Chrysler is turning cars and trucks into wireless hot spots.
The system offers Wi-Fi and Bluetooth connectivity within the car to allow people to sync their cell phone address books with the car's 30GB hard drive or control their Apple iPods using the radio and steering wheel controls. And it provides navigation and real-time traffic features that can be controlled by voice recognition or a touch screen.
Using a cell phone network, the Wi-Fi hot spot can also be connected to the Internet, allowing passengers using laptops to surf the Web. My guess is that other Wi-Fi enabled devices, such as the iPhone and iPod Touch will also be able to use the in-car Wi-Fi to connect to the Net.
Chrysler didn't mention which cell phone network will be used to provide the Internet access. And it didn't list prices for the service, which will likely charge a monthly fee, according to an Associated Press article.
But pricing could be comparable to what is charged for the OnStar navigation and emergency roadside service. That costs between $17 and $70 per month. Or it could be priced similarly to satellite radio, which costs just under $13 per month.
Using Wi-Fi as the Internet access technology inside the car is a good idea, since almost every consumer electronic device these days has a Wi-Fi chip embedded. Wi-Fi is also shipped as a standard feature in most, if not, all laptops today. By contrast, the market for pre-installed 3G wireless in laptops has been relatively small.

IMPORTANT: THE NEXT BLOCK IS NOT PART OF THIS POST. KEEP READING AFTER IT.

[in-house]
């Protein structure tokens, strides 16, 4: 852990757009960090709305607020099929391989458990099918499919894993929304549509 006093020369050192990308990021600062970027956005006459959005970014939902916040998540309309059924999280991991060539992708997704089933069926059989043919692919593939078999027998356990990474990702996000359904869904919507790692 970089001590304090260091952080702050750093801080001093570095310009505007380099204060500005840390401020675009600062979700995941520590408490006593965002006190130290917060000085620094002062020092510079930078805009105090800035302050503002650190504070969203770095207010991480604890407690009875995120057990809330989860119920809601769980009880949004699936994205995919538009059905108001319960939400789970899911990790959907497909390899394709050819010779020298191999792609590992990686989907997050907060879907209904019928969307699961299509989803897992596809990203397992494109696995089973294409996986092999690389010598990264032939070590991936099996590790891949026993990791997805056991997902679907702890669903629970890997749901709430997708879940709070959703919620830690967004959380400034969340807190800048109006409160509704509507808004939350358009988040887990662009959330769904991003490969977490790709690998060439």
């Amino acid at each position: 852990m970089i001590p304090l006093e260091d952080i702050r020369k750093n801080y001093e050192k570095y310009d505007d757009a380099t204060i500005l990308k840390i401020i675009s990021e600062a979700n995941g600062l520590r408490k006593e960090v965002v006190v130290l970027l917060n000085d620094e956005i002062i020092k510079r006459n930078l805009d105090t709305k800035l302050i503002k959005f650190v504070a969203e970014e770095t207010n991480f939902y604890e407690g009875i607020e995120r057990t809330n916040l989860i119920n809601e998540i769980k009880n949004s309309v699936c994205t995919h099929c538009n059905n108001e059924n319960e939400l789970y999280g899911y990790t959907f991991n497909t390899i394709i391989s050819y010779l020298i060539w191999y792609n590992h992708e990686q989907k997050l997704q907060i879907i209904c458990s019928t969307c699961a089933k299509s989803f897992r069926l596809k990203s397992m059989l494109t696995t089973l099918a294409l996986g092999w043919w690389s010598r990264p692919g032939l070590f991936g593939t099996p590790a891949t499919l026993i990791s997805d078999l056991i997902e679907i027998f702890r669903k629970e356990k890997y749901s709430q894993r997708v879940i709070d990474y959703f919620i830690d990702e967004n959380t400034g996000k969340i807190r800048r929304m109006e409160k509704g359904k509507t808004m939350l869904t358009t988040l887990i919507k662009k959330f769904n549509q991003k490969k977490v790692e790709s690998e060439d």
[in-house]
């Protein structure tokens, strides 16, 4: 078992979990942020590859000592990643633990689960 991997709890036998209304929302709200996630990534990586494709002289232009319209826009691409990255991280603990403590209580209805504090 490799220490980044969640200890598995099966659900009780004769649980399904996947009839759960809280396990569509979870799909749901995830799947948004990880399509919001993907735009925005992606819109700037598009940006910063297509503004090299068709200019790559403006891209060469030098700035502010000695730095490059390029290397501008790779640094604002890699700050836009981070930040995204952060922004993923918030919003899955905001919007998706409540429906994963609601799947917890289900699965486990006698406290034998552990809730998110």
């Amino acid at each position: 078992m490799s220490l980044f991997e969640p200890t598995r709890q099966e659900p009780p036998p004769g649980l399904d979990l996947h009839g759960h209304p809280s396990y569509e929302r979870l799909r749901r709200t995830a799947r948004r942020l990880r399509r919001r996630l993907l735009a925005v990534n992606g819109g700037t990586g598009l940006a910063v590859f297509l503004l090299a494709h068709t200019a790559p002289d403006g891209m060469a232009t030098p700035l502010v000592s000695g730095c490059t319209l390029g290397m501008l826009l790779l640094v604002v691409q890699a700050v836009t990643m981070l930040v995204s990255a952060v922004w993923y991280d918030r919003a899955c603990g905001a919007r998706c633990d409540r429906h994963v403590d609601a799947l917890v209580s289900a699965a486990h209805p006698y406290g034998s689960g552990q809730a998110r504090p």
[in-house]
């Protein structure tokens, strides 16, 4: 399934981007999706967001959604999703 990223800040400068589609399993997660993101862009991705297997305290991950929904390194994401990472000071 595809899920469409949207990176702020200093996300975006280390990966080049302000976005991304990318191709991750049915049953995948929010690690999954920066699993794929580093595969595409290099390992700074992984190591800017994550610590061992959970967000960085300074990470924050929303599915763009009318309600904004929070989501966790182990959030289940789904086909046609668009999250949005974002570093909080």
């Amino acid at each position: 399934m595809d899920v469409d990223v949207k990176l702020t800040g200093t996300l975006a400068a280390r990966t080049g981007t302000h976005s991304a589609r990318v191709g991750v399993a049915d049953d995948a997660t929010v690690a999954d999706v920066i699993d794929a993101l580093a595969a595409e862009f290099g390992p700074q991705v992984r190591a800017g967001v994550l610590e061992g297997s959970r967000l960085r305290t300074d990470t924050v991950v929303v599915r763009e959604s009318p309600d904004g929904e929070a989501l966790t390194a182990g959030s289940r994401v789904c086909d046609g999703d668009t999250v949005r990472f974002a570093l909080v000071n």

I saw a similar in-car wireless system work with WiMax as part of an Intel/Motorola sponsored demonstration at CTIA in Las Vegas earlier this year. The purpose of the demo was to show how well WiMax works, but it used Wi-Fi inside the car to connect laptops and other Wi-Fi-enabled devices to the Net using WiMax.
I have to admit, turning the car into a hot spot was pretty cool. I was able to access Web sites and listen to the Web rebroadcast of National Public Radio's "Morning Edition." It was also easy to access Google Maps on the Web for navigation. And in this particular demo they showed how video could be streamed to watch movies on demand. Of course, Chrysler's system uses the 3G cell network instead of a high-speed WiMax network, so streaming audio and video won't likely work well. But it's still a very cool feature.
That said, I think price will be a major factor in whether the new feature and service are a success. As gas surpasses $4 a gallon in much of the country and the economy hits the skids, car sales are already in a slump. And if current trends continue, consumers will likely be more interested in getting better gas mileage than a potentially pricey in-car Wi-Fi system with Internet service that charges a monthly fee.